Getting started with Weld

Weld comes with a number of examples. We recommend you start with examples/jsf/numberguess and examples/jsf/translator. Numberguess is a web (war) example containing only non-transactional managed beans. This example can be run on a wide range of servers, including WildFly, GlassFish, Apache Tomcat, Jetty, and any compliant Jakarta EE 10 container. Translator is an enterprise (ear) example that contains session beans. This example must be run on WildFly 27 or better, GlassFish 7 or better, or any compliant Jakarta EE 10 container.

Both examples use JSF 4.0.0 as the web framework and, as such, can be found in the examples/jsf directory of the Weld distribution.


To run the examples with the provided build scripts, you’ll need the following:

  • the latest release of Weld, which contains the examples

  • Maven 3, to build and deploy the examples

  • optionally, a supported runtime environment (minimum versions shown)

    • WildFly 27,

    • GlassFish 7 or better,

    • Apache Tomcat 10.1 or better (war example only), or

    • Jetty 11 or better (war example only)

In the next few sections, you’ll be using the Maven command (mvn) to invoke the Maven project file in each example to compile, assemble and deploy the example to WildFly and, for the war example, Apache Tomcat. You can also deploy the generated artifact (war or ear) to any other container that supports Jakarta EE 10, such as GlassFish 7.

The sections below cover the steps for deploying with Maven in detail.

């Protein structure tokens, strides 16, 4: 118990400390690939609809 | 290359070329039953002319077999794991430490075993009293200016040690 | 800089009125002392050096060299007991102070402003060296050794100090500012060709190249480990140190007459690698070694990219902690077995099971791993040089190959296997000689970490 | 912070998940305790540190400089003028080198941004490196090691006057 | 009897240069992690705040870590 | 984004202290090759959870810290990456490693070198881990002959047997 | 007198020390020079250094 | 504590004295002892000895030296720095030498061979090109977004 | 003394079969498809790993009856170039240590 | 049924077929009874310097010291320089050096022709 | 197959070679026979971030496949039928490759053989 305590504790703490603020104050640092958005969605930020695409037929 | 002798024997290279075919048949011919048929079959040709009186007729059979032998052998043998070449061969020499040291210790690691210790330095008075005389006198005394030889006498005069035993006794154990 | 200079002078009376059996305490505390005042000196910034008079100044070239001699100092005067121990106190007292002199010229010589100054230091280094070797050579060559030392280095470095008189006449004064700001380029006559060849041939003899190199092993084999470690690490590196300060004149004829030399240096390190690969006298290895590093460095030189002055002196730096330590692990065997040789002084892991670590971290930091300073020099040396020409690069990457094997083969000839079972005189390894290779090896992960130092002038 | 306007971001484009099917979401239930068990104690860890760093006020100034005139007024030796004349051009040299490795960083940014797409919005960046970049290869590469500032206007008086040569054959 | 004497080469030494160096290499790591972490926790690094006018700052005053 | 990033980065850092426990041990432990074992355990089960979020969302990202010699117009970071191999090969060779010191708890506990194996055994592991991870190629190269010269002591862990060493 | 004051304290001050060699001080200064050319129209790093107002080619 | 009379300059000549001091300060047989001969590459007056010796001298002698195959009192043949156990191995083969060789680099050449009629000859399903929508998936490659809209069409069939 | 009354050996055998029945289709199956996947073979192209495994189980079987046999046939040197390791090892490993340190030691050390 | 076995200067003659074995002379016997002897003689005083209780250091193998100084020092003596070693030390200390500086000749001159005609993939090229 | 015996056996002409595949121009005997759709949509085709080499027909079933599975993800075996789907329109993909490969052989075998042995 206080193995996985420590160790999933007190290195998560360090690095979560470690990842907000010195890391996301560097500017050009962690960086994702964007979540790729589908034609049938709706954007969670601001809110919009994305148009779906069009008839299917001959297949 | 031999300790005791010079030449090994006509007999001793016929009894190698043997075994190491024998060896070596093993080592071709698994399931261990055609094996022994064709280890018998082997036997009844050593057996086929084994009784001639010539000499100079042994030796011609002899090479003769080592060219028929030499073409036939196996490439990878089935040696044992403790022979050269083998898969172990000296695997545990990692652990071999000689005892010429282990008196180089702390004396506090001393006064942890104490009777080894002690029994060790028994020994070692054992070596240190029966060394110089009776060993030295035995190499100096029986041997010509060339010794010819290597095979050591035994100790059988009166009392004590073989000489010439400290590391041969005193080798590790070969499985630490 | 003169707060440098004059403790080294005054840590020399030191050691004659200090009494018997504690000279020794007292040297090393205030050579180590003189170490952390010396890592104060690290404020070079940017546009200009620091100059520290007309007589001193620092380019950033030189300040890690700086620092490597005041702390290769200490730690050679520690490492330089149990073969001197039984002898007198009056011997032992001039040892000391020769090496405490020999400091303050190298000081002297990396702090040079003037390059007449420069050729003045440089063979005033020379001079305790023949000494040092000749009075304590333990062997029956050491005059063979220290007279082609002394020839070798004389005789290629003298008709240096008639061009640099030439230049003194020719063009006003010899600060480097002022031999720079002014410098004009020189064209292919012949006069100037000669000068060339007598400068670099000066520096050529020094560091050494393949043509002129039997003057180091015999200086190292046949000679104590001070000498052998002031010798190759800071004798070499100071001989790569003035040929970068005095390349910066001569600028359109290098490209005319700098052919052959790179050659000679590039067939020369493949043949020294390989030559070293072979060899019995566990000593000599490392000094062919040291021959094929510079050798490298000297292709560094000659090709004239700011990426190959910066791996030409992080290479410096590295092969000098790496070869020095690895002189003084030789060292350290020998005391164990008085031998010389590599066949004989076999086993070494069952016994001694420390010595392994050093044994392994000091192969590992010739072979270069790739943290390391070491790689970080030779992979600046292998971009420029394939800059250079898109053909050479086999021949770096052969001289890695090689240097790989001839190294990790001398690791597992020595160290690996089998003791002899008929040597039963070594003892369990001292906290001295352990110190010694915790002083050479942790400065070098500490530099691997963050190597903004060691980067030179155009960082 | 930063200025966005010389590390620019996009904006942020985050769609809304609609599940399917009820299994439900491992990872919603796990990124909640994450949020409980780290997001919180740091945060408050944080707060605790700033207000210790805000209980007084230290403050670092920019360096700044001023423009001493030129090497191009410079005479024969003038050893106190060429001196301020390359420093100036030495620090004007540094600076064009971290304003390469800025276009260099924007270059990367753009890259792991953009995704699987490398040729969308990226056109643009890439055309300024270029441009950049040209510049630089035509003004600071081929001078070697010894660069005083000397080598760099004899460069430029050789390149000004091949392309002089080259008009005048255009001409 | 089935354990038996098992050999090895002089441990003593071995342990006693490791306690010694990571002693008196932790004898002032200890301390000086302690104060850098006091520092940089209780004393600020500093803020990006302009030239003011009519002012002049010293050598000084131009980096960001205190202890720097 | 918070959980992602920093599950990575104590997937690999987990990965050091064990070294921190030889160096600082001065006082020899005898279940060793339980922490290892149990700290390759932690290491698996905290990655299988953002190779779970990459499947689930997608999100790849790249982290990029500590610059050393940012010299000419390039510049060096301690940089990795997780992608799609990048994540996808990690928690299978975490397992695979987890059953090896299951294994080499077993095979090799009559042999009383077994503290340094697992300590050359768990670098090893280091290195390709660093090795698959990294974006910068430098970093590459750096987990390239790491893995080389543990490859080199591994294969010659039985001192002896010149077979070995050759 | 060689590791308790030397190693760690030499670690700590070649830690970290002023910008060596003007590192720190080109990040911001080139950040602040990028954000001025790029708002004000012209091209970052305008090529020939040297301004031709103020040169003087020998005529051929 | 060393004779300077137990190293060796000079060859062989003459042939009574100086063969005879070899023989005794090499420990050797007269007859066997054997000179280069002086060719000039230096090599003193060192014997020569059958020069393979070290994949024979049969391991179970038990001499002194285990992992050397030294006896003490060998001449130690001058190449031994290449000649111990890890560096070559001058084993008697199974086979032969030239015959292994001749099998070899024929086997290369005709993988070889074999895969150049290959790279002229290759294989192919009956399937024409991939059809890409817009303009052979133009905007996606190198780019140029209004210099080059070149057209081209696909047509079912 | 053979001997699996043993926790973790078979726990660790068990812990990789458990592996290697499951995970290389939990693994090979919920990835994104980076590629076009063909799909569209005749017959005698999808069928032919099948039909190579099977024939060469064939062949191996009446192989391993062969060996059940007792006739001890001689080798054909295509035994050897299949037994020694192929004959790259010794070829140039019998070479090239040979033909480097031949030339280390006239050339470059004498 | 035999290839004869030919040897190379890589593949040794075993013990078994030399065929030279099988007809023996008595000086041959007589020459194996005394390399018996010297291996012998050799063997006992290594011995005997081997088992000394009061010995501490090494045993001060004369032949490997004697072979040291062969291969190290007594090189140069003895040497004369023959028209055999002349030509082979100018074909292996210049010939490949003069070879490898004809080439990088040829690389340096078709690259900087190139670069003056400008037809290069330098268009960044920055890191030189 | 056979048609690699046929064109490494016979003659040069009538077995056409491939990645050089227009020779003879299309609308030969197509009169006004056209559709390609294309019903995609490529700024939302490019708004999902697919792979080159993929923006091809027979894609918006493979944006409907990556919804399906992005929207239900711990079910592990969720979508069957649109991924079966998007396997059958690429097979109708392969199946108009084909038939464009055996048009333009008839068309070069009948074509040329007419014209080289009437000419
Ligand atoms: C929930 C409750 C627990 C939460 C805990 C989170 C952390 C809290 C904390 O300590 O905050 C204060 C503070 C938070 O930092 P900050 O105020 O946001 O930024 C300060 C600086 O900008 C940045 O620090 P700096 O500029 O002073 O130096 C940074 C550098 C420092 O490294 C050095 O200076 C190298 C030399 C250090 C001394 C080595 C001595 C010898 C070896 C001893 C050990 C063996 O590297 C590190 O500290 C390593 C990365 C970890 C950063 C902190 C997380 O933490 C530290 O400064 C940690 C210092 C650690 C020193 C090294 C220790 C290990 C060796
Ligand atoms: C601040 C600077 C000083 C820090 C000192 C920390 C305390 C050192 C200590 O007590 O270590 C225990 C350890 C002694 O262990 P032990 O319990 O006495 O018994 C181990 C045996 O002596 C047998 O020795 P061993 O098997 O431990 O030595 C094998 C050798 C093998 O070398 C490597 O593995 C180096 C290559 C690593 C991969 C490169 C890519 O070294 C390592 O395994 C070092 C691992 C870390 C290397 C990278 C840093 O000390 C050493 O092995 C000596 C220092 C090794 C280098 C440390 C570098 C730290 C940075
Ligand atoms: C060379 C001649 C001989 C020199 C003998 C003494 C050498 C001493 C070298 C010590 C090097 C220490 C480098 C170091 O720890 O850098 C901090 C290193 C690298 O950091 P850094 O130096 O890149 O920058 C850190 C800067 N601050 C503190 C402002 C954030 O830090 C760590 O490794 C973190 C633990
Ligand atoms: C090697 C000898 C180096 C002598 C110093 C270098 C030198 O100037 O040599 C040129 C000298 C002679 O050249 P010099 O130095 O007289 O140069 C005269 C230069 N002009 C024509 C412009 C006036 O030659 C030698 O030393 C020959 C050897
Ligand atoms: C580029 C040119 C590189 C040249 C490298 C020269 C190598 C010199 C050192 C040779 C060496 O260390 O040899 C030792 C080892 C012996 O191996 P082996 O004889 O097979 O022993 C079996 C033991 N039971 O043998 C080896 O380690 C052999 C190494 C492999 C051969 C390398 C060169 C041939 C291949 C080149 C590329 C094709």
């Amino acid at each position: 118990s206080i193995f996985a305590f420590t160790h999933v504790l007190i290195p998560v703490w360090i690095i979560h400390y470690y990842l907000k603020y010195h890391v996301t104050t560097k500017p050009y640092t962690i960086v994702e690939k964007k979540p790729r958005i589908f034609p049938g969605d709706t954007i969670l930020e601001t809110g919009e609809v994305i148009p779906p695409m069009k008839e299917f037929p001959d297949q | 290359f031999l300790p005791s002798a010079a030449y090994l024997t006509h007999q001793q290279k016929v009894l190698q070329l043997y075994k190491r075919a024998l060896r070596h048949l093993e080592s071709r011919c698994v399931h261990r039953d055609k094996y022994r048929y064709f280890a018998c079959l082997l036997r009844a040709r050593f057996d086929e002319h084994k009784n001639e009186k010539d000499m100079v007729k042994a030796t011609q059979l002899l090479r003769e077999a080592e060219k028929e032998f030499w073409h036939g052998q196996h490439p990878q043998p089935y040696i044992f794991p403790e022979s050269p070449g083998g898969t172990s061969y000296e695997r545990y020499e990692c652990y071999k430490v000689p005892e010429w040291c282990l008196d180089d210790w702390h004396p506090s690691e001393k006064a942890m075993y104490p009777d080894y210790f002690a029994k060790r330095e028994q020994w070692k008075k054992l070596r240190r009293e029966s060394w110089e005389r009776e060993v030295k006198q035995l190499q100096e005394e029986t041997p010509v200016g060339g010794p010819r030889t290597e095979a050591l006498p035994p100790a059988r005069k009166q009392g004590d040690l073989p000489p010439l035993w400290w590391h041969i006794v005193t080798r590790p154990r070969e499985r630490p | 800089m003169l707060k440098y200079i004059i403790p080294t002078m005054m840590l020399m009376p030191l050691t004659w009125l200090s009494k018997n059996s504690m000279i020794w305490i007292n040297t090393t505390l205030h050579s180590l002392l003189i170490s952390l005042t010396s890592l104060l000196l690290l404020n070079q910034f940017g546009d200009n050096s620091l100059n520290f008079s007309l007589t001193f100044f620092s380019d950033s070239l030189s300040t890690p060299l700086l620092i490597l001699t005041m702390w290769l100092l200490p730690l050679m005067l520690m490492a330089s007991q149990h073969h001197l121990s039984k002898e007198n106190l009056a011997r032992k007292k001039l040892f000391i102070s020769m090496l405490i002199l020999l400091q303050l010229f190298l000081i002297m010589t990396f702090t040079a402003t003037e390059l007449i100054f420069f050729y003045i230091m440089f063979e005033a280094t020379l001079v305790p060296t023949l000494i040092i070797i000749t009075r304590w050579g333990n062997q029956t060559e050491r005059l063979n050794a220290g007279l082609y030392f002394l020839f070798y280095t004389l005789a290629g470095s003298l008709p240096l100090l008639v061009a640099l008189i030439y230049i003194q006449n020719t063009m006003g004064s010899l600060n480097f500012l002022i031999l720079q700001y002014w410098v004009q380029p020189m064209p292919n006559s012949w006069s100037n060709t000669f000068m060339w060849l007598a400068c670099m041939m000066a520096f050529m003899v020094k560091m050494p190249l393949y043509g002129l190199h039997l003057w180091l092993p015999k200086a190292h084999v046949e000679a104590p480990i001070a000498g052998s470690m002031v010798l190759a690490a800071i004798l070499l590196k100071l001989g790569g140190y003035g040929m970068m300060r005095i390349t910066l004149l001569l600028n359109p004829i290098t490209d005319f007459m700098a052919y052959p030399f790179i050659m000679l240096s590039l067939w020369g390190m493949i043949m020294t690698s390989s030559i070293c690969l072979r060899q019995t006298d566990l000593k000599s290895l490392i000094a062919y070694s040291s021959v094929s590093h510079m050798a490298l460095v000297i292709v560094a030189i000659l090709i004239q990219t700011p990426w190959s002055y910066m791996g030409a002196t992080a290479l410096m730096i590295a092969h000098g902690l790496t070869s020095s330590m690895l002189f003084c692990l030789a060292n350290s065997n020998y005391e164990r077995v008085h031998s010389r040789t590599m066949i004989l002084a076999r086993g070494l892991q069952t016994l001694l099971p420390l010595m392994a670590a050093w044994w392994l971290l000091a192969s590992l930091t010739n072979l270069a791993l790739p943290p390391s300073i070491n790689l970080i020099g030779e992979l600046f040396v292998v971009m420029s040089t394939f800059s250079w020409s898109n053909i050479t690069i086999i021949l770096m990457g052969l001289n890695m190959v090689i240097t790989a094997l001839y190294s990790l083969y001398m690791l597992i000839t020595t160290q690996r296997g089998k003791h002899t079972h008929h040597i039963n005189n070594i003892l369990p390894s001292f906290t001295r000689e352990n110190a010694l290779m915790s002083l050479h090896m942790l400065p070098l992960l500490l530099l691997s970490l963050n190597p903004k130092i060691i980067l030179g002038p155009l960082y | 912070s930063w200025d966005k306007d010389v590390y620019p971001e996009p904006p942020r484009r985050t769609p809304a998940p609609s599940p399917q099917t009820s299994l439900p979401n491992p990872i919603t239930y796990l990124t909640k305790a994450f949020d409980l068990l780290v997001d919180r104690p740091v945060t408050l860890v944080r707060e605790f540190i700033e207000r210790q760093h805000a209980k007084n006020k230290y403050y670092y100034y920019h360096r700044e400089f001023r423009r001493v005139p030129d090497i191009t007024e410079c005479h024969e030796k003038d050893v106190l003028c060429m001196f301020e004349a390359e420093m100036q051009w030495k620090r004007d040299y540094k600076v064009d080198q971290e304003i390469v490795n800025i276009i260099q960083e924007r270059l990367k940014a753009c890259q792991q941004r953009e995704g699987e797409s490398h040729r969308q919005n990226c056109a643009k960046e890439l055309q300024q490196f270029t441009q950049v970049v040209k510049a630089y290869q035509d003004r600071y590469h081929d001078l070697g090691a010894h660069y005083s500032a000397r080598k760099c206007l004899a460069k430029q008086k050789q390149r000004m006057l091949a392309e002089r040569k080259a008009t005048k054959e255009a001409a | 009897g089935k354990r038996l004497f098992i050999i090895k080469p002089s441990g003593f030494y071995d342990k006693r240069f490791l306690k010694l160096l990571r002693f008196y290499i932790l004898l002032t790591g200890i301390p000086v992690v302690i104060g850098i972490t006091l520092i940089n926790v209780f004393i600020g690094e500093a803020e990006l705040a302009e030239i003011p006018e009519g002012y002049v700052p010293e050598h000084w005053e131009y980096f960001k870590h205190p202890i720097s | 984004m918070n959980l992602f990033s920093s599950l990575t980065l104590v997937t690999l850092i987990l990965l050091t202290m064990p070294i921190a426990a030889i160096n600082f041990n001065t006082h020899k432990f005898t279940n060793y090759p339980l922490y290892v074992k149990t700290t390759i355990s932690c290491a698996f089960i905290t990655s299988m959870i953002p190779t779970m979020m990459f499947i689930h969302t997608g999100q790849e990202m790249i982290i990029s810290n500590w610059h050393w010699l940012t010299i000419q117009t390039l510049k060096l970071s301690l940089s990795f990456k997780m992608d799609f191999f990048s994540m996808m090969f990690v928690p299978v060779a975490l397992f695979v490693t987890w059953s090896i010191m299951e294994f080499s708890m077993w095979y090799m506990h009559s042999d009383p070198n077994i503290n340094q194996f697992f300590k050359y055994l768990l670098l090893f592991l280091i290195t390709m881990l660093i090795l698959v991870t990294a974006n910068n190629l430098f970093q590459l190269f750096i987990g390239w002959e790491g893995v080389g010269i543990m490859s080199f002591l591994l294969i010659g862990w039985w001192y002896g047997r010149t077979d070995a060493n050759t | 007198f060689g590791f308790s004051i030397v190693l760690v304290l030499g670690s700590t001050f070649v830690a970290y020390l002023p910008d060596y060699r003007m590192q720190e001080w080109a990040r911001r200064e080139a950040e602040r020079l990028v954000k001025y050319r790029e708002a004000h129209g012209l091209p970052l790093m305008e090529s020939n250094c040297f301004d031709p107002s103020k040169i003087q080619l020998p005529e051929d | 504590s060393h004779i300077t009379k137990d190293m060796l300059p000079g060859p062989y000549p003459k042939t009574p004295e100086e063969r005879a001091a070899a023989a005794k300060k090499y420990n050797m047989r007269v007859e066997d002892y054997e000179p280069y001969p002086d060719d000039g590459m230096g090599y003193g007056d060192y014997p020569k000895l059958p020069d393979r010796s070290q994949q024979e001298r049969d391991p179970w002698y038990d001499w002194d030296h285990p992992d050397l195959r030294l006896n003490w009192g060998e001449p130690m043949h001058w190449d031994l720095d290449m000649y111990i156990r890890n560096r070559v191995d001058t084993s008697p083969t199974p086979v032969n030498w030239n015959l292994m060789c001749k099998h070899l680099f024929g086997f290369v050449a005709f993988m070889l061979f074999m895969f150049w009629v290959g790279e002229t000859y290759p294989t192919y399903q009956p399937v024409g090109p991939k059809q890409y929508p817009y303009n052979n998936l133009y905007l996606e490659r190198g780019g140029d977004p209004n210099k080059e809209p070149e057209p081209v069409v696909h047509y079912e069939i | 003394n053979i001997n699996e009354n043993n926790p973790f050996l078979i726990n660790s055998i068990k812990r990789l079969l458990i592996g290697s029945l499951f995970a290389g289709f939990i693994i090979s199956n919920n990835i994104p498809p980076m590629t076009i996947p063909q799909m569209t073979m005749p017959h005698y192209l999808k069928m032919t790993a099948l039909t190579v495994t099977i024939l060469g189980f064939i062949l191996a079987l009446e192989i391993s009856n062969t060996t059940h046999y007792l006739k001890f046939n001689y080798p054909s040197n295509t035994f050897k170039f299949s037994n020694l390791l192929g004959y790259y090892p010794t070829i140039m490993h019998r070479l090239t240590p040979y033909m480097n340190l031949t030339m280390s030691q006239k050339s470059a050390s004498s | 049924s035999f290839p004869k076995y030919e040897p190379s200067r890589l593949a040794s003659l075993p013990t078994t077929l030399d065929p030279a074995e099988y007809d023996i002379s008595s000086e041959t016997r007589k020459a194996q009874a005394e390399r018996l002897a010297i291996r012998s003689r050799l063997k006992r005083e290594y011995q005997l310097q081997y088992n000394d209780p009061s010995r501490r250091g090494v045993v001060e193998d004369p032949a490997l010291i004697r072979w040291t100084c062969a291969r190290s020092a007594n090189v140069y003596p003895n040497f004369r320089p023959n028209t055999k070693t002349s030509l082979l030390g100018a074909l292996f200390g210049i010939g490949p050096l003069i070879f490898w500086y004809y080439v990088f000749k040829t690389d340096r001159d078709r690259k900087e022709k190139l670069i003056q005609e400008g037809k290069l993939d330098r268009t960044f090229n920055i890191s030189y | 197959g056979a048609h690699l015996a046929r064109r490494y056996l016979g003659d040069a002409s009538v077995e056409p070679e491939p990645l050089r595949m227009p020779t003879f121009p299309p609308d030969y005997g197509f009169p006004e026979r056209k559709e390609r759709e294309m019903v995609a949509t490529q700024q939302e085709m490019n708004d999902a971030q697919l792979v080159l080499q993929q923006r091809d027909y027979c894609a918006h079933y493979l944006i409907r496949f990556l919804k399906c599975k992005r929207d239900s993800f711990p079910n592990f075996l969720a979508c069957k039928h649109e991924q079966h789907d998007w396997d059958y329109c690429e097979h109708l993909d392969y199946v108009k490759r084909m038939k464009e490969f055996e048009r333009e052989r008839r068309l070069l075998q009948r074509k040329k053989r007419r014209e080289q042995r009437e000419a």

First try

If you simply want to run the numberguess example without the requirement of a specific runtime you can start with the following commands:

$> cd examples/jsf/numberguess
$> mvn wildfly:run

The Maven WildFly plugin will run WildFly and deploy the example and the server will be automatically downloaded in the target directory. The numberguess application is available at http://localhost:8080/weld-numberguess.

Deploying to WildFly

To deploy the examples to a WildFly instance, you’ll need to download WildFly first. The good news is that there are no additional modifications you have to make to the server. It’s ready to go!

After you have downloaded WildFly, extract it. You can move the extracted folder anywhere you like. Wherever it lays to rest, that’s what we’ll call the WildFly installation directory, or JBOSS_HOME.

$> unzip
$> mv wildfly-27.*/ wildfly-27

In order for the build scripts to know where to deploy the example, you have to tell them where to find your WildFly installation. Set the JBOSS_HOME environment variable to point to the WildFly installation, e.g.:

$> export JBOSS_HOME=/path/to/wildfly-27

You’re now ready to run your first example!

Switch to the examples/jsf/numberguess directory and execute the Maven deploy target:

$> cd examples/jsf/numberguess
$> mvn wildfly:deploy
If you are using Eclipse, you should seriously consider installing the JBoss Tools add-ons, which include a wide variety of tooling for CDI and Jakarta EE development, as well as an enhanced WildFly server view.

Wait a few seconds for the application to deploy (or the application server to start) and see if you can determine the most efficient approach to pinpoint the random number at the local URL http://localhost:8080/weld-numberguess.


The Maven WildFly plugin includes additional goals for WildFly to deploy and undeploy the archive.

  • mvn wildfly:deploy - deploy the example to a running WildFly instance

  • mvn wildfly:undeploy - undeploy the example from a running WildFly instance

  • mvn wildfly:redeploy - redeploys the example

For more information on the WildFly Maven plugin see the plugin documentation.